Environmentally Safe Grub Control

Category Lawn
Grubs can decimate a lawn if not eradicated. However, there are ways to do this without the use of traditional pesticides. This is a page about environmentally safe grub control.


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It seems like all the lawns around here are infested with grubs this year. Is there an environmentally safe way to control and kill them?

Hardiness Zone: 6a

Betty from Middletown, NY



The grubs most damaging tend to be the grubs from Japanese Beetles, June Beetles and European Chafer. Here are some environmentally friendly strategies for controlling them.

1. A healthy lawn is your best defense, so over-seed your lawn to keep it nice and thick. Also, the more healthy your lawn, the less damaged it will appear. Avoid grass mixes with weak roots like Kentucky Blue Grass.

2. Attract more grub-eating birds to your yard with water, nesting and feeders. Certain species of birds, like European starlings, blue-jays, purple martins, crows, grackles, meadowlarks, cardinals, blackbirds and robins all eat grubs. Starlings, robins and cardinals will also eat adult Japanese beetles. You can run a rake over infected areas to help turn up emerging grubs for visiting birds.


3. Raising the deck on your lawnmower will encourage more spiders and ants, both of which will help control the grub population.

4. Hand pick the adult Japanese beetles. To identify adult Japanese beetles, look for 3/8-inch long metallic green beetles with copper-brown wing covers. They can be distinguished from other similar looking beetles by the five small white tufts that project from under the wing covers on each side, and a sixth pair at the tip of the abdomen.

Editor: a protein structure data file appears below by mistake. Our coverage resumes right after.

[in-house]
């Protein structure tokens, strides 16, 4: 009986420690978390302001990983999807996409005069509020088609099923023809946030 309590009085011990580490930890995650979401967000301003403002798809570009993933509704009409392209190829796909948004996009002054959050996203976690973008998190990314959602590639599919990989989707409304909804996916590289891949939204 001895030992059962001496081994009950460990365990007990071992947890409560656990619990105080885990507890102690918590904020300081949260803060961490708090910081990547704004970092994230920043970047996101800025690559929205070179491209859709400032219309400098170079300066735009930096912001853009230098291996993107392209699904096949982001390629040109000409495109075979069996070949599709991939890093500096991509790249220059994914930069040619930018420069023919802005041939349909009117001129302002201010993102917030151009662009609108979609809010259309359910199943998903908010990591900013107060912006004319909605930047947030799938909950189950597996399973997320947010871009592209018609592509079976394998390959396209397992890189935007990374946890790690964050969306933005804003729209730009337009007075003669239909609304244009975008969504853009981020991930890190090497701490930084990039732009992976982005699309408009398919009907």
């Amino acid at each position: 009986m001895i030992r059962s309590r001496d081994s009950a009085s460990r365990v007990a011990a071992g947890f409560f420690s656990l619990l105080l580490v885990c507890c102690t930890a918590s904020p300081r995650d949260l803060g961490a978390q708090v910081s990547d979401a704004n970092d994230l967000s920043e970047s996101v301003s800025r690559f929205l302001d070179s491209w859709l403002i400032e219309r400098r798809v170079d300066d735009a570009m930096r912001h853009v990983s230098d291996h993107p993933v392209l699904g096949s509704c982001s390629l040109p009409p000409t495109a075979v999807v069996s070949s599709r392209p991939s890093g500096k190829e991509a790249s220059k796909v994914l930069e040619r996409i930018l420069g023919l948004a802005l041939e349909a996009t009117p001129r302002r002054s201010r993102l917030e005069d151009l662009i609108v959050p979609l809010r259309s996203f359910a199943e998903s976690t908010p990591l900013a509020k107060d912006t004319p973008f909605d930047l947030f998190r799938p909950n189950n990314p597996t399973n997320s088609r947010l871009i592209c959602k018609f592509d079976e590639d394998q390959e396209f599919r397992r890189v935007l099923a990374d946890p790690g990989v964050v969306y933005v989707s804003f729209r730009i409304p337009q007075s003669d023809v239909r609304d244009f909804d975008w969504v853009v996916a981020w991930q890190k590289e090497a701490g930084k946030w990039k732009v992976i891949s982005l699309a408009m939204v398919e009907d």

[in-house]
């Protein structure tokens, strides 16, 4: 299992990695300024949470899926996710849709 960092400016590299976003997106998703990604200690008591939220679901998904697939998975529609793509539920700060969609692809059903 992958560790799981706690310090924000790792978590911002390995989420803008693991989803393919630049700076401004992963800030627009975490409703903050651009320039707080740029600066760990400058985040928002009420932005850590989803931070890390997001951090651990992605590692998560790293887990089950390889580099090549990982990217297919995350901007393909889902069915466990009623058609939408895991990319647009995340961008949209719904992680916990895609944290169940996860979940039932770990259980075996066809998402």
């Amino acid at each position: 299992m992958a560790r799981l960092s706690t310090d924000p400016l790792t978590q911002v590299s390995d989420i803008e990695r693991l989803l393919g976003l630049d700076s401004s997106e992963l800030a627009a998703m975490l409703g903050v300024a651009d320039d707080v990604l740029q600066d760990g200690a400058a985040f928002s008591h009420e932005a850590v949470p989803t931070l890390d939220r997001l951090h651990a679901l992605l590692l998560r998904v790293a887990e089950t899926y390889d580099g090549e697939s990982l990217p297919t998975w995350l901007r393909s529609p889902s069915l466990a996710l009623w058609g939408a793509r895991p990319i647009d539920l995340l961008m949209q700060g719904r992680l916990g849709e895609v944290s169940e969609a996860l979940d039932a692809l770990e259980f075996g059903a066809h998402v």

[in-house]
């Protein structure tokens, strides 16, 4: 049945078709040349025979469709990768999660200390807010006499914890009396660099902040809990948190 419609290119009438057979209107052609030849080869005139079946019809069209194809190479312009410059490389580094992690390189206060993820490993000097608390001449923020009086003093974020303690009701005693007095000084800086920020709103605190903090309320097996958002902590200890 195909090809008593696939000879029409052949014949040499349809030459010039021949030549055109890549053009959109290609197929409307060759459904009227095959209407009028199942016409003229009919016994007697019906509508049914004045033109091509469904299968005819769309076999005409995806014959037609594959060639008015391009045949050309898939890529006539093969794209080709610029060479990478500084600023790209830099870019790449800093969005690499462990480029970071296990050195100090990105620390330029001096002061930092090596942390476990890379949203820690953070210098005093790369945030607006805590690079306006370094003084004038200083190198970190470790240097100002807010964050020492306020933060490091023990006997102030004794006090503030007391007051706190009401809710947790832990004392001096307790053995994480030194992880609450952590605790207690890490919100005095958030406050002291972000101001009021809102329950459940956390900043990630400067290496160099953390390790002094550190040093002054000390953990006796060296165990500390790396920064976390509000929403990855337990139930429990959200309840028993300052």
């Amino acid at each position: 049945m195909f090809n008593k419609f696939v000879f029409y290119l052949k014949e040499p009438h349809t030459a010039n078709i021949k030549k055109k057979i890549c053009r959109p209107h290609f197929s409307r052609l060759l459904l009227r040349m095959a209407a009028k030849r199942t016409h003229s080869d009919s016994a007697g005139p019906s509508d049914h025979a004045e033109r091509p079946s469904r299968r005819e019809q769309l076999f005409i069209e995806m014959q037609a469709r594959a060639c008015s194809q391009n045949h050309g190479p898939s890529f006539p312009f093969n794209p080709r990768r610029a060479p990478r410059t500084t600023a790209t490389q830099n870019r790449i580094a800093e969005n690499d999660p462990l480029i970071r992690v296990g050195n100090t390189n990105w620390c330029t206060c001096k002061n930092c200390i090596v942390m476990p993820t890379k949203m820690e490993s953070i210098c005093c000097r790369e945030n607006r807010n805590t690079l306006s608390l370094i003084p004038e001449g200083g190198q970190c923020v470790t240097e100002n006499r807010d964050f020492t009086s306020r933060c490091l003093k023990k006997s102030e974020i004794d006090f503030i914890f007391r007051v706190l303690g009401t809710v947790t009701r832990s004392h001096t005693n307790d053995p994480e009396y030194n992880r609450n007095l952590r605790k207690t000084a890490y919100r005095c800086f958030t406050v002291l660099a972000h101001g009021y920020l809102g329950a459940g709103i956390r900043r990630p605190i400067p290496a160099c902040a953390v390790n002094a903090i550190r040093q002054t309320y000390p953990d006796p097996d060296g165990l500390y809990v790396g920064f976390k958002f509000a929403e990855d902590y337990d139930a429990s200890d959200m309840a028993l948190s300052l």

5. I've never tried this, but certain flowers that contain geraniol, like white geraniums, 4 o'clocks (mirabilis), larkspur, red and dwarf buckeye and castor bean plants are supposed to attract and poison adult Japanese beetles. If nothing else, they may attract the pests to one area where you can spray them with a soapy insecticide or remove them by hand.


6. Apply Parasitic Nematodes. Upon penetrating a grub, the nematode inoculates the grub with the bacteria. The bacteria reproduce quickly, feeding on the grub tissue. The nematode then feeds on this bacteria and progresses through its own life cycle, reproducing and ultimately killing the grub. Heterorhabditis bacteriophora is a type of commercially available nematode for grubs.

7. Milky Spore. This is a bacterium that once ingested by grubs, builds up in their blood, eventually causing their death. It's considered a long term solution and is usually used in areas experiencing severe infestations. Its needs to be applied over the course of a couple of seasons (2-4 years) in order for it to build up in the soil. After that, it is supposed to last for a decade or longer. Ask your local garden center or extension office where to get milky spore in your area.


Good luck!


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May 12, 2013

Can I use milky spore and nematodes during the same time period?

By John


February 12, 20190 found this helpful

According to this website it is a good idea. www.ecolandscaping.org/.../

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April 15, 2012

I have well water. What is safe to use for getting rid of grub worms, that will not harm my well?

By Steve


April 18, 20120 found this helpful

I also have a well and grubs. My well is about 250 feet deep. I have used grub controll products. I put down 5 bags a few weeks ago and the grubs are still there.


I will put down another 5 bags in a few days. I would like to get rid of the grubs as the have destroyed my lawn. My well water is fine.

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How can I get rid of grubworms in my garden?

By Slingshot_317 from Fort Worth, TX

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Home and Garden Gardening LawnMay 12, 2013
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